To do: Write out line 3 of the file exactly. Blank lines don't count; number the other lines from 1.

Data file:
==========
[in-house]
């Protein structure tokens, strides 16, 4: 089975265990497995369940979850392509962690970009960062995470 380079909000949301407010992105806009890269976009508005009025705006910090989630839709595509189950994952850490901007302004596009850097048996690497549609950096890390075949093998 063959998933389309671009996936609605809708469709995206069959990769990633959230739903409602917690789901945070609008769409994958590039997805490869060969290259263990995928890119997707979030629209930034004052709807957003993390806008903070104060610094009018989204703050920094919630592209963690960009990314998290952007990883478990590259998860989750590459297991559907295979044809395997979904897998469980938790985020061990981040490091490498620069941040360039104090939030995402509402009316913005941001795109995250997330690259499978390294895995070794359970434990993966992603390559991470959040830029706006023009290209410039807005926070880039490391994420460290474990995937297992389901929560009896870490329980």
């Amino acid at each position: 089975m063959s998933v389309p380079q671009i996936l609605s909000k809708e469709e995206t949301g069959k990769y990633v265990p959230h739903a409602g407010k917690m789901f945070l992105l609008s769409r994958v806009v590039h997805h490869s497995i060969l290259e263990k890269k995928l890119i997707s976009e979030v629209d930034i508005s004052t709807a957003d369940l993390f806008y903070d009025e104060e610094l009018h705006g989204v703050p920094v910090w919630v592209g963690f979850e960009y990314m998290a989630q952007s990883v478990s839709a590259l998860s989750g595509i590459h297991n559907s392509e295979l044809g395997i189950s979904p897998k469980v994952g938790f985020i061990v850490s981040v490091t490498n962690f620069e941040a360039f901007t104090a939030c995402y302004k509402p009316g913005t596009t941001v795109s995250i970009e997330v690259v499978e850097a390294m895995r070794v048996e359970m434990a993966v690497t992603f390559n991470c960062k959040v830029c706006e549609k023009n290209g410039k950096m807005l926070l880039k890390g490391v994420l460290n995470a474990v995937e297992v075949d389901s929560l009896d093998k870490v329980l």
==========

């Amino acid at each position: 089975m063959s998933v389309p380079q671009i996936l609605s909000k809708e469709e995206t949301g069959k990769y990633v265990p959230h739903a409602g407010k917690m789901f945070l992105l609008s769409r994958v806009v590039h997805h490869s497995i060969l290259e263990k890269k995928l890119i997707s976009e979030v629209d930034i508005s004052t709807a957003d369940l993390f806008y903070d009025e104060e610094l009018h705006g989204v703050p920094v910090w919630v592209g963690f979850e960009y990314m998290a989630q952007s990883v478990s839709a590259l998860s989750g595509i590459h297991n559907s392509e295979l044809g395997i189950s979904p897998k469980v994952g938790f985020i061990v850490s981040v490091t490498n962690f620069e941040a360039f901007t104090a939030c995402y302004k509402p009316g913005t596009t941001v795109s995250i970009e997330v690259v499978e850097a390294m895995r070794v048996e359970m434990a993966v690497t992603f390559n991470c960062k959040v830029c706006e549609k023009n290209g410039k950096m807005l926070l880039k890390g490391v994420l460290n995470a474990v995937e297992v075949d389901s929560l009896d093998k870490v329980l």